Roadblock to retirement savings

“Stagnant income and rising household expenses mean there is little financial wiggle room for many Americans,” says Greg McBride, CFA, chief financial analyst with Bankrate.com. “To save, or save more, requires paying yourself first through payroll deductions or automatic bank transfer.”

Some 16 percent of respondents said they’re focusing on another financial priority while 12 percent cited rising household expenses as to why they haven’t saved more for retirement in the past year. But not all workers are struggling to save. Some 21 percent of Americans said that they’re comfortable with their retirement savings or contributions.

Millennials increased retirement savings more than other generations

If you’ve perused the headlines in the past year, you’ll find no shortage of studies that paint millennials as being careless with their finances. Bankrate’s survey, however, found that millennials are more likely to prioritize saving for retirement than any other generation.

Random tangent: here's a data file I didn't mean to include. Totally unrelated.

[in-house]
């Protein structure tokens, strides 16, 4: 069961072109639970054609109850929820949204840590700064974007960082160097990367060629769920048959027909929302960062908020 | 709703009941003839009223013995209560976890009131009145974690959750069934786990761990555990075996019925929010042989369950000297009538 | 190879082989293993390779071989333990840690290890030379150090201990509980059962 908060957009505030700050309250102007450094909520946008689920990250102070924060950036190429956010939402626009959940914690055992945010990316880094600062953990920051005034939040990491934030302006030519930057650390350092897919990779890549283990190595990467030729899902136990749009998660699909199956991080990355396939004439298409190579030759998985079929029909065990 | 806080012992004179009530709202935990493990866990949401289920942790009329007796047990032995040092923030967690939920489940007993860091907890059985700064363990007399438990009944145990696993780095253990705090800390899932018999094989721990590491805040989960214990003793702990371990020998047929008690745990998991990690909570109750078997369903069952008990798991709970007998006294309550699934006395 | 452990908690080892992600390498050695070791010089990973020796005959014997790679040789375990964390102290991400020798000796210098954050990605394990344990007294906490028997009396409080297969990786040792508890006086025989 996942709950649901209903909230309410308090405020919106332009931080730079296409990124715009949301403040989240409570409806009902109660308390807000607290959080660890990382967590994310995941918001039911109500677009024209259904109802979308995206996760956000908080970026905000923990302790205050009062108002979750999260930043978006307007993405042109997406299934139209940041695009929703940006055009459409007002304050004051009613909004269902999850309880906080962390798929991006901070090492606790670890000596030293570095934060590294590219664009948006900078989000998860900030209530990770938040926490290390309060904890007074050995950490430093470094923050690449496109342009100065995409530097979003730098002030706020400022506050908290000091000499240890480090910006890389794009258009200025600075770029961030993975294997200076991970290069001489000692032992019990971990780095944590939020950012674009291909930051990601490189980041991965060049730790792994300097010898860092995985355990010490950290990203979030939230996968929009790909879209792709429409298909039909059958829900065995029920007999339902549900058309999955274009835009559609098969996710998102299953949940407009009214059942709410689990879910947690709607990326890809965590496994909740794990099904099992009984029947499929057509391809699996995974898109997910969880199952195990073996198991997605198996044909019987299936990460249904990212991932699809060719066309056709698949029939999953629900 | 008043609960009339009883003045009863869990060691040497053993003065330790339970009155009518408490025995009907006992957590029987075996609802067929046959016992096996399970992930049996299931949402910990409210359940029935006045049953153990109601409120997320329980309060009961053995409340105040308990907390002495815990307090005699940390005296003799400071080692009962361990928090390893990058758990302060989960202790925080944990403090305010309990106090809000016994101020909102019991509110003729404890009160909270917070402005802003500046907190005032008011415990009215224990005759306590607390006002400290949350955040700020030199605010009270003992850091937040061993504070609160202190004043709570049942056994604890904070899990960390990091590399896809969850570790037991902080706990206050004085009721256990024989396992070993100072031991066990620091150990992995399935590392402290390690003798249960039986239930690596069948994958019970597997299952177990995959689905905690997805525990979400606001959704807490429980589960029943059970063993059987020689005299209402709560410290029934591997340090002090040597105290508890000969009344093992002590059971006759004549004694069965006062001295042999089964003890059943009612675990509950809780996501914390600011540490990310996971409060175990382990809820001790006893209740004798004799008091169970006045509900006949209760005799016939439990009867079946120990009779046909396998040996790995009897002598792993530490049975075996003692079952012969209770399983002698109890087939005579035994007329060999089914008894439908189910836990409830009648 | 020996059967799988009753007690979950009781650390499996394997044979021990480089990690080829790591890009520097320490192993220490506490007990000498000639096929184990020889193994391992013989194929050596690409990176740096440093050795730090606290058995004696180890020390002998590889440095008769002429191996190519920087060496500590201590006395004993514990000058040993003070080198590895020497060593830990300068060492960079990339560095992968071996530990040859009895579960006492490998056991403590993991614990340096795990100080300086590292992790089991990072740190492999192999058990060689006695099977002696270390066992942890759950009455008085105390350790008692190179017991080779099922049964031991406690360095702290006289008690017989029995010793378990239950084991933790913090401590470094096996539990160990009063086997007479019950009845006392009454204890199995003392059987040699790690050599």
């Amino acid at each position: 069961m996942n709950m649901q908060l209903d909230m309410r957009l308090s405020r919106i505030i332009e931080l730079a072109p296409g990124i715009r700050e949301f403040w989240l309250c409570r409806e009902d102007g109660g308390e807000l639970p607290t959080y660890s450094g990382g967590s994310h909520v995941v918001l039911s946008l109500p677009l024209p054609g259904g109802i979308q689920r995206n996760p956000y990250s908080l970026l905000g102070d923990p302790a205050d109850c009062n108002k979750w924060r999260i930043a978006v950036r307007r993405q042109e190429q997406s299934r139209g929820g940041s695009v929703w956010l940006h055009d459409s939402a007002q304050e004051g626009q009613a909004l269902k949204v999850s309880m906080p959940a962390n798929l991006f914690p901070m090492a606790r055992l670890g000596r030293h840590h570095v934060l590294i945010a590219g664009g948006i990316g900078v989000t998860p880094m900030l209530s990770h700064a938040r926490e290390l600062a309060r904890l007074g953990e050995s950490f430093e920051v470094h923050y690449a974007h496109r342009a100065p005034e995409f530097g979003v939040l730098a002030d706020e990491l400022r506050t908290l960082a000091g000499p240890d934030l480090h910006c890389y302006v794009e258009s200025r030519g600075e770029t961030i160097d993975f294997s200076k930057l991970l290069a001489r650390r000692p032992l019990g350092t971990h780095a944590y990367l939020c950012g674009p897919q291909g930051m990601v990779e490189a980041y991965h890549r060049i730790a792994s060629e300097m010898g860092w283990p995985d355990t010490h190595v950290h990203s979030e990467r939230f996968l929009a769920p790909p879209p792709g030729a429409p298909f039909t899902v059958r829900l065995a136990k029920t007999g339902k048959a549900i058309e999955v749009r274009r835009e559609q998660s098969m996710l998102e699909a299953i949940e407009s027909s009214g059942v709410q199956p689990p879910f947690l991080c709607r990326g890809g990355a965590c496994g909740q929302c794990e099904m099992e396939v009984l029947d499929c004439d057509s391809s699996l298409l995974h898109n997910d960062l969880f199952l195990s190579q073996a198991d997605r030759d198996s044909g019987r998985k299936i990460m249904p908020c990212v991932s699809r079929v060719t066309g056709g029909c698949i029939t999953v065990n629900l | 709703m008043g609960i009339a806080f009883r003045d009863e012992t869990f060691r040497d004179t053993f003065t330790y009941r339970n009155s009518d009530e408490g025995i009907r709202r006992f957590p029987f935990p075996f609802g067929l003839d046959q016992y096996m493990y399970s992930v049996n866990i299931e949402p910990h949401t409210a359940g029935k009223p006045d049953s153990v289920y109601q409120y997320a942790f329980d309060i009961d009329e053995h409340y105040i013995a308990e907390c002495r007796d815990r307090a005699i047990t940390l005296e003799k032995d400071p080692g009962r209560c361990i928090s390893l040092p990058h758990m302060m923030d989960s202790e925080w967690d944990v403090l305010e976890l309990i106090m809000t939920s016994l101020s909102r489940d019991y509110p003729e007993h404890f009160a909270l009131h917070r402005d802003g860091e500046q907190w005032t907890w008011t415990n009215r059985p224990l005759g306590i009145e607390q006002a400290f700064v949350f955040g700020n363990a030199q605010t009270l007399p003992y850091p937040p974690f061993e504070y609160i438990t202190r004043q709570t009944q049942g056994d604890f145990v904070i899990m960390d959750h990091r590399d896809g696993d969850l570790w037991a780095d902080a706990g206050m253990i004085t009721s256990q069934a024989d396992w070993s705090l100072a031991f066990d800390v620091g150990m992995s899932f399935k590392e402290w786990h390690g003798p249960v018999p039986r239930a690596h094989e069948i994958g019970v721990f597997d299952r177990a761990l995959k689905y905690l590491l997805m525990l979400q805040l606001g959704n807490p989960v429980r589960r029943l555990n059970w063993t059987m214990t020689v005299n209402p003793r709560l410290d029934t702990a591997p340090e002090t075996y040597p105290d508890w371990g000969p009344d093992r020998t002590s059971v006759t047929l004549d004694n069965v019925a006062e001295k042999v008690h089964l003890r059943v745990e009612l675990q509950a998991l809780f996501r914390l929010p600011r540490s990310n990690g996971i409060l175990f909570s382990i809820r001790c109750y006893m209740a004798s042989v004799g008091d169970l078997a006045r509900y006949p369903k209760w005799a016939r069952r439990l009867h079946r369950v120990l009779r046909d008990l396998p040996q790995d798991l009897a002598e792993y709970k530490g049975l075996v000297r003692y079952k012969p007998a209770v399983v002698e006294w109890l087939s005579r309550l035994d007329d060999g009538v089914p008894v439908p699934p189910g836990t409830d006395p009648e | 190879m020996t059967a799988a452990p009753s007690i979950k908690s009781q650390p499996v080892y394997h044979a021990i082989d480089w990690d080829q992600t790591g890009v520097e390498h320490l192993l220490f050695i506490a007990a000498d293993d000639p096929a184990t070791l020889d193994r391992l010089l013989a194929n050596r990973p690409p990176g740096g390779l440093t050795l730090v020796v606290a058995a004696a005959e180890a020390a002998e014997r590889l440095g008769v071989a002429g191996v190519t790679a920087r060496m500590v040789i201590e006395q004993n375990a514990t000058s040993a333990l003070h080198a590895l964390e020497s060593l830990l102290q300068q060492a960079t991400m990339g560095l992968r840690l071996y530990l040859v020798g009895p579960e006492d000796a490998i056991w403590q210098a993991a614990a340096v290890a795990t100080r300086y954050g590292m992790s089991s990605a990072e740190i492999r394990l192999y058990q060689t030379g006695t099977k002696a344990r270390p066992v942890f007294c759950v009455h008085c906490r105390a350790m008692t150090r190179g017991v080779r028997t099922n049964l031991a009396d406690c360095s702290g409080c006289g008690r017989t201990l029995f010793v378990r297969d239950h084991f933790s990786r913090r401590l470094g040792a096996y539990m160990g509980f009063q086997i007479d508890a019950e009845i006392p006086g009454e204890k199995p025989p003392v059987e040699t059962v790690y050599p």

Of all survey respondents, 39 percent of older millennials (ages 28 to 37) said they’re saving more for retirement today than last year, compared with 27 percent of younger millennials. Meanwhile, 26 percent of Gen Xers are saving more today, but baby boomers and members of the silent generation are more inclined to save the same amount.

Among those not increasing retirement savings, baby boomers were most likely to cite stagnant or falling income. Silent generation and older boomers (ages 64 to 72) were most likely to be comfortable with their savings or contributions. Younger millennials were more focused on another financial priority while older millennials said that rising household expenses were holding them back.

Regardless of your age, get into the habit of saving as much as possible, as early as possible, Losey advises.

“Expenses go up as you age, get married, have kids and buy a home,” Losey says. “If you save for retirement more aggressively in your 20s and 30s [when you don’t have those obligations], you’ll maximize savings and earn interest on top of interest. The snowball and compounding effect ensures your money is working for you.”

How much you should save for retirement?

Saving for retirement may not feel like a top priority if you’re already struggling with everyday expenses. But the sooner you start, the better off you’ll be. As you get older, health issues could limit your ability to work, leaving a major gap in your retirement savings. And Social Security income may not be enough to make up the shortfall.